By opening the western wall of the building a dramatic entry element was realized. Entering the main gathering space, campus users can easily navigate between the student lounge (complete with pool table and gaming devices), bookstore, or the greatly expanded Schat’s Café and dining area. This is a great place to get morning coffee, a Danish, and maybe finish the homework in a relaxed setting! The light filled spaces are accented with warm, rich recycled redwood paneling by Viridian.

It was also a great opportunity to consolidate all of these functions around a wonderful new courtyard. The courtyard now serves large campus gatherings and student activities. In a time where campuses find it hard to persuade students to stay on campus, beyond class time, this consolidation / modernization is sure to help on this campus.

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Yuba College – Clearlake Campus Nearing Completion!

Just in time for the Fall semester…… the Clearlake Campus modernization is wrapping up. Completed in just over 1 year, the campus has been transformed with three new buildings. These additions allow administration services to be located in the same building, the Culinary Arts program to expand with the latest cooking equipment and teaching aids, and for the Science Department to begin offering Anatomy classes due to the inclusion of a Wet Lab and Cadaver Room. Kudos go to Sundt Construction for meeting a tight construction schedule, in often very demanding conditions.

There has also been recent buzz in the local press. The Lake County Record-Bee has been keeping their eye on this project, letting the local citizens know that they have an amenity that adds real value to Lake County community. The entire Yuba College Community, Students and Staff alike, deserve my sincere thank you for remaining upbeat, energetic and commited throughout this lengthy process. They can all now take advantage of the modernized facility well into the future.

Library and Administration Building

Library Interior

Yuba Community College – Clearlake Campus Student Services Center Update

Well…… the progress has been amazing. Since our last update the contractor’s forces have poured the concrete slabs (Devencenzi) for all three buildings, erected a portion of the wood walls (Archer) and the structural steel (Hilo Erectors) for the main building. before Christmas Sundt expects to have all of the wood framed roofs up and roofing on. This is a good thing, since we have been lucky so far that our typical winter weather has held! We will also see the metal decking finalized and the concrete put on at the second floor.

Yuba Community College – Clearlake Campus – Student Services Center

After a wet spring and a mild summer we have now completed “Increment 1 – Site Package” for the Yuba Community College Student Services Center. The program is incorporated into three buildings and is quite varied, combining Administration Services, Learning Resource Center and Career Center, Library, Culinary Arts, and Science Clasrooms (including a Cadaver Room for Anatomy classes). The design team has worked closely with Sundt Construction to meet a schedule of preparing the site building pads, adding Rammed Aggregate Piers, and providing new parking and fire access roads, ahead of the Fall semester, which started in late September. The second part of the project: Increment 2 – Building Package was approved by the Division of the State Architect and as of late September is well under way. The footings have been poured and we are moving quickly toward the slab on grade pours. After that, the students and staff will start to see steel and wood framing for the walls. The project is scheduled for completion in summer 2012, so that the Owner can take occupancy in the Fall of 2012.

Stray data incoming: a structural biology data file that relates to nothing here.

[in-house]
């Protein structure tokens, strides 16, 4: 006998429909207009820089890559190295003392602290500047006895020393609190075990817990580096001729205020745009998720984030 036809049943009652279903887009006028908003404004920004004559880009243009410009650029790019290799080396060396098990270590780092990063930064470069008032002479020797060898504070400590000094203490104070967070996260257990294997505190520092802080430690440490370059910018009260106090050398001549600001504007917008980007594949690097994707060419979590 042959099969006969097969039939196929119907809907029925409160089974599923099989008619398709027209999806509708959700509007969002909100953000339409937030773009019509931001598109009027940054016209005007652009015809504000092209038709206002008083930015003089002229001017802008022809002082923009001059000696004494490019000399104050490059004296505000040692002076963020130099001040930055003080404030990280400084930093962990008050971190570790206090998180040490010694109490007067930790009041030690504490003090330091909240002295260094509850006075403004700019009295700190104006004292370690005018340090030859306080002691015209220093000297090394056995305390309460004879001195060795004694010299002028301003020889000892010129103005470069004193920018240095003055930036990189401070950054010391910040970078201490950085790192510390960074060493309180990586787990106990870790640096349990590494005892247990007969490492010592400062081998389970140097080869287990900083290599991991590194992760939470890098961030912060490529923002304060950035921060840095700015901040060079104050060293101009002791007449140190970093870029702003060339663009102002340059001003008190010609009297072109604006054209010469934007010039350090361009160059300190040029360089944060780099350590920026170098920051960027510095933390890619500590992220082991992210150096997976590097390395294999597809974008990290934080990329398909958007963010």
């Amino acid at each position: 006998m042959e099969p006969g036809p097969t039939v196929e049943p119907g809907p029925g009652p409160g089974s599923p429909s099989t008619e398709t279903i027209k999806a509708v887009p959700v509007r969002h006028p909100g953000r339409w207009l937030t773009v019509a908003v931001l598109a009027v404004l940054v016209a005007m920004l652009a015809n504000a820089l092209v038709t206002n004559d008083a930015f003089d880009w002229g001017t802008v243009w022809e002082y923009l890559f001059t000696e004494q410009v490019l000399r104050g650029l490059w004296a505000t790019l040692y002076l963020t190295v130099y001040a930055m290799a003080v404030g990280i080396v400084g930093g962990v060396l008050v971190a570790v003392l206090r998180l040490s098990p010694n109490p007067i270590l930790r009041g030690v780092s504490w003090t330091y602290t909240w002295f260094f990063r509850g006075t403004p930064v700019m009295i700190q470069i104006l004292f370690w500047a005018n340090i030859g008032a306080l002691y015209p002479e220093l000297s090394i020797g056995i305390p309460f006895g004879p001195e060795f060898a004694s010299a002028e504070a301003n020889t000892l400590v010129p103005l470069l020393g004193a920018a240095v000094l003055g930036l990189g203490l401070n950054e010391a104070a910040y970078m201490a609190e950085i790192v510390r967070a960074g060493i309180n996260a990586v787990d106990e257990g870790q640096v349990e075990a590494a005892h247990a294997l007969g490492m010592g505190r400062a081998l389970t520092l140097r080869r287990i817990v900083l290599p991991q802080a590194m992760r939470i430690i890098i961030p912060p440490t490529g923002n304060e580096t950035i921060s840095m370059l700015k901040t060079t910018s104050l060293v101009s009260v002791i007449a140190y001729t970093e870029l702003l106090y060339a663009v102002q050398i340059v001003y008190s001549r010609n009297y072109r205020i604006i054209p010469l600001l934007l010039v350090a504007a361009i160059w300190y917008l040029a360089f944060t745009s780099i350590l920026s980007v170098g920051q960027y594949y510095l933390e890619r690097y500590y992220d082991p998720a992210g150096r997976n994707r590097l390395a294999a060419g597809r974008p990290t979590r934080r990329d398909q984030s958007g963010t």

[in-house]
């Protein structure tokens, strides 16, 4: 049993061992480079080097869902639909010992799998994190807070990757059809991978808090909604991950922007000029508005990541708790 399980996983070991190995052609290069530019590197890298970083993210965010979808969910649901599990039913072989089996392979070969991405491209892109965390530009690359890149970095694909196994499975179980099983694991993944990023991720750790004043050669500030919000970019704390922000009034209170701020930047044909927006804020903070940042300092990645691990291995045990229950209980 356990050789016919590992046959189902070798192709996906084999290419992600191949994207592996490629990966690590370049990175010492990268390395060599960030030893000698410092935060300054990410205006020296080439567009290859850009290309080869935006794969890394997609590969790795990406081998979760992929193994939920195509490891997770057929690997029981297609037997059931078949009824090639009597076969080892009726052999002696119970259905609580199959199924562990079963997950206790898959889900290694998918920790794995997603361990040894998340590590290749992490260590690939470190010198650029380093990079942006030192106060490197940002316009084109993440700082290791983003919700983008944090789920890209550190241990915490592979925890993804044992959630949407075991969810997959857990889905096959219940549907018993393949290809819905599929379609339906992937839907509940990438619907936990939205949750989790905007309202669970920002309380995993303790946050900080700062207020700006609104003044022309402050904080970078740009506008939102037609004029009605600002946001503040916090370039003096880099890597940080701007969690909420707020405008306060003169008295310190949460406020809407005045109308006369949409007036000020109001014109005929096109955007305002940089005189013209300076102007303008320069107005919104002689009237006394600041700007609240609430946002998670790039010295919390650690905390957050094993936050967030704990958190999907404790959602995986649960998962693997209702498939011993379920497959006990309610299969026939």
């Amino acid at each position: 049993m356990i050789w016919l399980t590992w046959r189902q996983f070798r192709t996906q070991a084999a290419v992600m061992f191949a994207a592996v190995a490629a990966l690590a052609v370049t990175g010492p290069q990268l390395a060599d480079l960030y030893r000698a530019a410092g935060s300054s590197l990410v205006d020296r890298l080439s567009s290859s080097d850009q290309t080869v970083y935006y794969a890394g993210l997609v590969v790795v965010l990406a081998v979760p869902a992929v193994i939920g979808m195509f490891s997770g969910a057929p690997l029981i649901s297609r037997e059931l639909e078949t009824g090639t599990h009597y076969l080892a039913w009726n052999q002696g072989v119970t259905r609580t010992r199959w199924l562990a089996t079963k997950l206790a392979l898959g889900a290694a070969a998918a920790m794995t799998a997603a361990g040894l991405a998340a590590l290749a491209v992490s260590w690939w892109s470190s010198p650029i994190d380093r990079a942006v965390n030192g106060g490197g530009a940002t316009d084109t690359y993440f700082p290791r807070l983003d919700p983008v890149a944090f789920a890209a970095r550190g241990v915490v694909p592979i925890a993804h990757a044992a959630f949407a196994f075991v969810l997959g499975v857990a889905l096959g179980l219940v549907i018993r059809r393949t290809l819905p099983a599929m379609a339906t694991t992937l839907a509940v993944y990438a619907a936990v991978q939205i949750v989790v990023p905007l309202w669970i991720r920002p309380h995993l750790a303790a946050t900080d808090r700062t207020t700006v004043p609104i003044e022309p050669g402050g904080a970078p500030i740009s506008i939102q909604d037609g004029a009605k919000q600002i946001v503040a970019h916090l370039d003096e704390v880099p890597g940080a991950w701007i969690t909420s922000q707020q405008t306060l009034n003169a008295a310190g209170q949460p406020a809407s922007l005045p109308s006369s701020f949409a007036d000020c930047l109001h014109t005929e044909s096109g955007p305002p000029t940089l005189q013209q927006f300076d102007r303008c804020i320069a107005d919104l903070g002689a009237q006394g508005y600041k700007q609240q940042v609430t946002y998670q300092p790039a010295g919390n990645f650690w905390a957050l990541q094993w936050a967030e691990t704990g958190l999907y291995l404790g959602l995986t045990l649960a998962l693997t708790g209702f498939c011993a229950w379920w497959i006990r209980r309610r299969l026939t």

DeTurk Round Barn – open for business!

St. Pattys Day was more than Corned Beef and Guiness this year. The DeTurk Round Barn, after a much needed restoration, was officially dedicated and opened for business. Under the care of The City of Santa Rosa, Recreation and Parks Department the barn went from a tired 120 year old building to a vibrant public space, ready for another 120 years of memories.

There were two events of interest on this day. A wonderful ceremony, complete with bagpipes, occured at the new dog park. A new memorial for “Maverick”, a K9 killed in the line of duty in 2000, was dedicated. With generous financial support from TLCD Architecture and the general contractor on the project, GCCI, a suitable plaque was unveiled, that will honor Maverick well into the future.

DeTurk Dog Park Memorial Dedication for "Maverick"

DeTurk Round Barn Ribbon Cutting Ceremony

The second event was the ribbon cutting for the round barn. Approximatley 250 people attended, and were entertained with videos, drink and wonderful food from On Q Events and Catering. A really special part of this event was mingling with the guests and talking about the what it took to get to this point:

1. Community support and involvement, especially from the citizens that live near the barn in the West End Neighborhood and Historic District.

2. Understanding and cooperation from the varied departments within the City of Santa Rosa as the project was navigated through the approval process.

3. Wonderful programs, like the California Cultural and Historical Endowment , meant to save important architectural landmarks like the DeTurk Round Barn.

4. A collaborative atmosphere during the project between Design Team and contractor. A project like this, where so much is about maintaining the origianl character of the barn won’t be successful if the trades in the field aren’t seen as a big piece of the solution. From the custom stair elements, executed wonderfully by The Welding Shop, to the large amount of exposed conduit for electrical, placed in a craftman like manner by Lunardi Electric, to the reclaimed oak flooring installed by H.Y. Floor and Gameline Painting, Inc. this project is successful in large part by dedication of workers in the field. Contact GCCI for a list of all sub contractors on the project.

A fitting end on St. Patty’s Day: “May your home always be too small to hold your friends”

DeTurk Round Barn Continued Progress – “Raising the Roof”

Now that the DeTurk Round Barn has been lowered onto the new concrete curb and post-tension slab the work of replacing the roof has begun. The skip sheathing creates a wonderful pattern in its exposed state (unfortunatley keeping it this way would not work so well in our rainy winters). Once the shingles are in place the installation of the “Big Ass Fan” (24 feet in diameter!) will commence. You can see, in one image, that the center portion of the slab is ready for the concrete pour, with rebar and radiant tubing in place. The wood framing is well underway, with the studs, joists, and wall framing happening. GCCI, the general contractor, is doing an amazing job at juggling the complex issues associated with transforming a 119 year old barn to function in the 21st century.